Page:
Saturday, July 27, 2013
Sequestration means a herky-jerky start to the school year for about 84,000 kids on military bases.
Although the 200 schools run by the Defense Department plan to make the start of the year as smooth as possible, students will be out of school for five days between the start of classes and Sept. 21 because of employee furloughs that affect teachers, principals, and other school employees.
Thursday, July 25, 2013
The U.S. government has demanded that major Internet companies divulge users' stored passwords, according to two industry sources familiar with these orders, which represent an escalation in surveillance techniques that has not previously been disclosed.
If the government is able to determine a person's password, which is typically stored in encrypted form, the credential could be used to log in to an account to peruse confidential correspondence or even impersonate the user. Obtaining it also would aid in deciphering encrypted devices in situations where passwords are reused.
"I've certainly seen them ask for passwords," said one Internet industry source who spoke on condition of anonymity. "We push back."
A second person who has worked at a large Silicon Valley company confirmed that it received legal requests from the federal government for stored passwords. Companies "really heavily scrutinize" these requests, the person said. "There's a lot of 'over my dead body.'"
Some of the government orders demand not only a user's password but also the encryption algorithm and the so-called salt, according to a person familiar with the requests. A salt is a random string of letters or numbers used to make it more difficult to reverse the encryption process and determine the original password. Other orders demand the secret question codes often associated with user accounts....
Wednesday, July 24, 2013
WASHINGTON — A senior member of the Senate Select Committee on Intelligence urged fellow legislators Tuesday to rein in sweeping data collection programs before they become an irreversible part of American society.
Sen. Ron Wyden, D-Ore., made the plea in a speech at the Center for American Progress, a liberal Washington think tank, as senior intelligence community officials visited Congress to lobby against a proposal that could be voted on as soon as Wednesday that would cut funding for the National Security Agency’s collection of cellphone records and would place limits on the amount of data the NSA could collect.
Army Gen. Keith Alexander, the NSA’s director, met with several members of the House of Representatives, and he and NSA Deputy Director John Inglis were later seen going in to a closed-door meeting with the Senate Intelligence Committee.
Although bipartisan support makes the passage of the limitations possible in the House, the chances of their making it through the Senate are slim. Senate Intelligence Committee Chairwoman Dianne Feinstein, D-Calif., and ranking committee member Saxby Chambliss, R-Ga., defended the surveillance program and encouraged legislators to continue its funding....
-bth: throttling spending is the only option left as normal legal restraints have been circumvented in the last decade.
...“Water shortages will severely limit thermal power capacity additions,” said Charles Yonts, head of sustainable research at brokerage CLSA Asia-Pacific Markets in Hong Kong. “You can’t reconcile targets for coal production in, say, Shanxi province and Inner Mongolia with their water targets.”
Coal industries and power stations use as much as 17 percent of China’s water, and almost all of the collieries are in the vast energy basin in the north that is also one of the country’s driest regions. By 2020 the government plans to boost coal-fired power by twice the total generating capacity of India.
About half of China’s rivers have dried up since 1990 and those that remain are mostly contaminated. Without enough water, coal can’t be mined, new power stations can’t run and the economy can’t grow. At least 80 percent of the nation’s coal comes from regions where the United Nations says water supplies are either “stressed” or in “absolute scarcity.”...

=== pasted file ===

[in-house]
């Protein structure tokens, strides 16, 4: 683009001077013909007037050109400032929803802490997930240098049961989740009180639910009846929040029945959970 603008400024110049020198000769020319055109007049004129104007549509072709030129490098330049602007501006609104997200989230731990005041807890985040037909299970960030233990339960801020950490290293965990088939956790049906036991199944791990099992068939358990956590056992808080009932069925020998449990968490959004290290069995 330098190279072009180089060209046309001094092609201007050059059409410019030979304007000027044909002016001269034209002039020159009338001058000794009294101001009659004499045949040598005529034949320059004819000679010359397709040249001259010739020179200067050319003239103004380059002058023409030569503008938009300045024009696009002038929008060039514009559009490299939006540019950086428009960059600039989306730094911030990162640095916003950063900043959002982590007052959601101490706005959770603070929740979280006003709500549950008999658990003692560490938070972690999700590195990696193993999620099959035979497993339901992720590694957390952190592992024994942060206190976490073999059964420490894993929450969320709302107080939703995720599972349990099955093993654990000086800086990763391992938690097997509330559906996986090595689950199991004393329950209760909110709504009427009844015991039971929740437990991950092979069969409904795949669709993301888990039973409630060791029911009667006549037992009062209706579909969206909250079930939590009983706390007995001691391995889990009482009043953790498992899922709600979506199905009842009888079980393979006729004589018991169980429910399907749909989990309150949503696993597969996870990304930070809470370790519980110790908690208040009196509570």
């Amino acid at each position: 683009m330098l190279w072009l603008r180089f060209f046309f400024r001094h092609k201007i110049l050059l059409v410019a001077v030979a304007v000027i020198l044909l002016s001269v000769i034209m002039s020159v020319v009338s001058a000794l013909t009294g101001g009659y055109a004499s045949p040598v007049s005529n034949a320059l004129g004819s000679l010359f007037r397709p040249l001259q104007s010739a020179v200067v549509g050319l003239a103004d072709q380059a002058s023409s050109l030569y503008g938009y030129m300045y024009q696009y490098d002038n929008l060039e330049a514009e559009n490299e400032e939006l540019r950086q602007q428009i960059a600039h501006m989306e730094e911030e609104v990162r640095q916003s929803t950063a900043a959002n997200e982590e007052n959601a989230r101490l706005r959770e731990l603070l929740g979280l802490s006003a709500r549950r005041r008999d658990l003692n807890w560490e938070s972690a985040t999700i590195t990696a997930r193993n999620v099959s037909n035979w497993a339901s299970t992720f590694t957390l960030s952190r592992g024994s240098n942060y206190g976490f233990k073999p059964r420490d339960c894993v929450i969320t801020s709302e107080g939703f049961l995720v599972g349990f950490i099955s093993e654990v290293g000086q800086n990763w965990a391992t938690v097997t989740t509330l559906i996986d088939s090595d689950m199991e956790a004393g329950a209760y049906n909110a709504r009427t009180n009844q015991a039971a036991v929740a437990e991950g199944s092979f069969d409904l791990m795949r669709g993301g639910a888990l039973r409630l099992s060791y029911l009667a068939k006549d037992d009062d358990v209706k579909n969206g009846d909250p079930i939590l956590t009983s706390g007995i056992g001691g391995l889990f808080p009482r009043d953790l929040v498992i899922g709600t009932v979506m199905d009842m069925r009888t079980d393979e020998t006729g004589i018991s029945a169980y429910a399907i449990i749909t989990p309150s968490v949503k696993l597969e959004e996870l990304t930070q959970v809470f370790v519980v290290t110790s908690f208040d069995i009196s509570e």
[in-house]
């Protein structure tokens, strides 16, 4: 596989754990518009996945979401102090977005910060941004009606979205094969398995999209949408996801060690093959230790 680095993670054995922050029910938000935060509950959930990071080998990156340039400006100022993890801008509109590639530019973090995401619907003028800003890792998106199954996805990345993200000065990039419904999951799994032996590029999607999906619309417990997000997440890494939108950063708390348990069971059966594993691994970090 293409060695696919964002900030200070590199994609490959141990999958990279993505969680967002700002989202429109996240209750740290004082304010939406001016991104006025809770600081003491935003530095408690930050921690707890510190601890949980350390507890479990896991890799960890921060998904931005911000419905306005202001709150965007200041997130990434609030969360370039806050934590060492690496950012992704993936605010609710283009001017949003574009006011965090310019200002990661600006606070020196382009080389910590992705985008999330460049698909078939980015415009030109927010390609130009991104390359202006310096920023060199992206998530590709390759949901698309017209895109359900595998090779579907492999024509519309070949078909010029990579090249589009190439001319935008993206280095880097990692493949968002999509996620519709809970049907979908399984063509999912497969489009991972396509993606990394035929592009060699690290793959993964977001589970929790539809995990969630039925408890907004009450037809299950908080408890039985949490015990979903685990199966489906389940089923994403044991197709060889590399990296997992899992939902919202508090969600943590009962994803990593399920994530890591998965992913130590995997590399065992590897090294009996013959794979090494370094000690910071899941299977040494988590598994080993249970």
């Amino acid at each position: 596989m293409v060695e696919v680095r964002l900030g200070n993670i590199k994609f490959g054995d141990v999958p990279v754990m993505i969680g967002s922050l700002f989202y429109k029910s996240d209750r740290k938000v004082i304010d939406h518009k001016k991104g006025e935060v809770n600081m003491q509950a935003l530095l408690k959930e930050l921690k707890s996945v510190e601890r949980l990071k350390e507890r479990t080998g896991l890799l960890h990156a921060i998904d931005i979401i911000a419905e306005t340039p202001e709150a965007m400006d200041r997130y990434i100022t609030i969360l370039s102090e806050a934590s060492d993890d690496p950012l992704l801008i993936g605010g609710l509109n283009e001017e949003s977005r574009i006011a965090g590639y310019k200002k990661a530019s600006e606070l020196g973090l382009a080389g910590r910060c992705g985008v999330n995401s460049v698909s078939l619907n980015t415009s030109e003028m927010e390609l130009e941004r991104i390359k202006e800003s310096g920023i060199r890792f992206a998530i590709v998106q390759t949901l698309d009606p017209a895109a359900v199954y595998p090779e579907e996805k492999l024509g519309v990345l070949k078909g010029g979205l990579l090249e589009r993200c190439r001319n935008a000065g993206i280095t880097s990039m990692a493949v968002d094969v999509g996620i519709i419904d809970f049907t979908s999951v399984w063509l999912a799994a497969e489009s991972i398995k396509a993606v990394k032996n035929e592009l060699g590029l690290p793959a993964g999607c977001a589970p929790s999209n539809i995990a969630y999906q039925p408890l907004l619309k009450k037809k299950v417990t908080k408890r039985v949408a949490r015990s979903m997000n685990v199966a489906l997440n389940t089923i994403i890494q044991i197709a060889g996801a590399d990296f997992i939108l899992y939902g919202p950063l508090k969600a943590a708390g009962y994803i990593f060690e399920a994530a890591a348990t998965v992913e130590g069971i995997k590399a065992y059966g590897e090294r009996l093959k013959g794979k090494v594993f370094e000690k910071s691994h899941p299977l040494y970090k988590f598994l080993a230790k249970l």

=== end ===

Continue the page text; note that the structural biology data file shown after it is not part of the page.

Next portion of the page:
The water that does exist is mostly polluted. A government survey published in February shows that only about a quarter of the groundwater in the North China Plain -- an area that’s bigger than Greece and includes Beijing and Tianjin, the province of Hebei and parts of Henan and Shandong -- is fit for human consumption....
Severe water pollution affects 75 percent of China’s rivers and lakes and 28 percent are unsuitable even for agricultural use, according to the 2012 book “China’s Environmental Challenges,” by Judith Shapiro, director of the Masters program in Natural Resources and Sustainable Development at the School of International Service at American University in Washington....
-bth: well worth reading in full. So water throttles coal production in China.
Tuesday, July 23, 2013
The U.S. military in Afghanistan spent $32 million to prevent Improvised Explosive Device attacks after more than 600 troops were killed, but brass has no proof the pricey effort was effective — or even implemented.
A shocking investigation by the top U.S. watchdog in Afghanistan discovered the military doesn’t know if the anti-IED devices are functioning or were even installed.
These “culvert denial systems” are supposed to safeguard U.S. troops and Afghan civilians from the explosive devises, but a report by the Special Inspector General for Afghanistan Reconstruction said “it is unclear whether or not culvert denial systems are functioning or, in some cases, where even installed.”
The IG already found two Afghan contractors who billed the U.S. government $1 million for the installation of 250 such devices, but then never completed the work or did it haphazardly.
There are at least 2,500 places where the prevention devices were supposed to be installed, the IG said, but a lack of documentation and oversight means no one’s certain if they ever actually were.
“It is important to know where culvert denial systems have been installed and what condition they are in to prevent any further loss of life from the placement of IEDs in roadside culverts,” the report said.
An estimated 600 U.S. troops have been killed, and almost 5,000 wounded from IED explosions in Afghanistan since 2001, according to data from the Pentagon and the think-tank Center for Strategic and International Studies....
On August 7, he could also be known for being sentenced to 25 years in a federal prison.
Brooks, 58, owner of a Pompano Beach-based company that made bullet-proof vests designed to save the lives of U.S. Marines in Iraq, is scheduled to be told on that day how he’ll pay for convictions on a litany of charges, including fraud, insider trading and obstruction of justice.